Random Earthship Discussion

Continuing the discussion from Cultural Policy re-working:

[quote=“dovix, post:2, topic:324, full:true”]
I was reading into building “earth ships” recently. It’s a great idea where it uses byproducts of nature to build self sustainable housing. They’re built and ready to go rather than having to be connected into the grid and the food and energy you produce from the house maintains you year round. I was looking into building on once I have the capital.[/quote]
If you’re looking at Earthships, I would encourage you to read Earthship Pros and Cons and the followup post Solving the Earthship Enigma.

I’ve been to a couple of Michael Reynolds’ Earthship seminars, and would love to build one myself, or a house incorporating their principles, but I have some reservations. One is that it’s difficult to get a straight answer about how much they actually cost to build (I suspect a similar or slightly higher price than conventional housing, unless you do all the labour yourself; while I’m happy to pay a premium for sustainability if necessary, I do not have an infinite supply of cash). The other is that it’s critically important to ensure that you tweak the design to match your local environment. For example, the heat mass stored in the back wall will apparently tend to be the average temperature over the whole year where you live, i.e. if you live somewhere sufficiently cold, the heat you collect will sink into the ground unless you insulate against the rest of the earth. Also, regarding building codes, I’ve spoken to people locally who suggest, say, building an earth brick house, to get some of the thermal properties, but still use a standard wooden frame (rather than earth rammed tyres), because the building inspection people actually understand wooden frame houses and will give you a permit to build them.

TL;DR: Take the good ideas, take all the good ideas, hack as necessary then build with your local environment.

Addendum: If and when I do this myself, it will be thoroughly documented online for all to see.


An interesting related concept I stumbled upon while researching Earthships is the “Umbrella house”.

One thing that’s concerned me, however, about Earthships in specific is the seeming lack of in-depth, technical documentation of the design & construction process, as well as some unanswered questions relating to potential long-term issues (I’ve heard talk of moisture issues, and of outgassing from the tires in the wall).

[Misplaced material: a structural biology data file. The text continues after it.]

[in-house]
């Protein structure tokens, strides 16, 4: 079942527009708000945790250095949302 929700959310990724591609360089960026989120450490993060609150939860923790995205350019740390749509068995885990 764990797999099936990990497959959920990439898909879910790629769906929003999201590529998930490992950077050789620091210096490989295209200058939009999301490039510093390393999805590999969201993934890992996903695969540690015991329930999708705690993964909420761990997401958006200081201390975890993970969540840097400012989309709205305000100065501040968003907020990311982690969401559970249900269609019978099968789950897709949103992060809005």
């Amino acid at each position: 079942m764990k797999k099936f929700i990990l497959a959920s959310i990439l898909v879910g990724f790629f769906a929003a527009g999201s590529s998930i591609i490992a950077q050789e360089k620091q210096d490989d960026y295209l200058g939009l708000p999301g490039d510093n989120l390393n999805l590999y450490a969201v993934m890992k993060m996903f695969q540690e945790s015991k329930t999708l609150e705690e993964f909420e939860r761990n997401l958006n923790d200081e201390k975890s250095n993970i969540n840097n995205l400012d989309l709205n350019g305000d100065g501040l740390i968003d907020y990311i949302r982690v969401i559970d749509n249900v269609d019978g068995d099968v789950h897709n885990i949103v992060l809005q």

The idea of a home that’s self sufficient for food, energy, water and waste management has held my attention since I first became aware of the concept. I’d love to one day build such a place (or even better, start a settlement of such structures, with many other like-minded people), if I ever had the resources (which seems sadly unlikely at this stage).

That aside, as much as these types of dwellings seem sustainable and ecological from the perspective of an individual / family, I do wonder how well they fare in terms of space efficiency / scalability - Would this approach scale to a sizable portion of the population living in such dwellings?

My apologies if this post is a bit disjointed / rambling, I’m somewhat distracted at the moment, simply wanted to get my thoughts on this out, and would love to see more discussion on this topic.

Just to add, I found this a while ago, with details of what claims to be the first Earthship build in Australia.

I’ve only skimmed this topic but just thought I would throw this link in here: http://opensourceecology.org/gvcs/

I last looked at it a few years ago but the intention is to document instructions to build all machinery that you would need to developing a modern society from scratch. The CEB Press machine in particular was what reminded me of this.

May be worth reading, may not :smile:

I have seen the OSE/GVCS stuff, and it’s pretty interesting - rather looking forward to seeing the project grow and propser. I haven’t however, yet seen too much detail on communities/individuals that’ve actually built many of the machines, so, at least from what I’ve seen (or rather, not seen thus far), it’s hard to ascertain how practical and workable the various machines are for day to day usage.

Tangentially related, but in the same vein of sustainable construction methods, I came across this a few moments ago:

A company called Progressive Innovations has already reinvented 3D house printing for the sustainable era and created an 3D printing-inspired earthbag laying machine.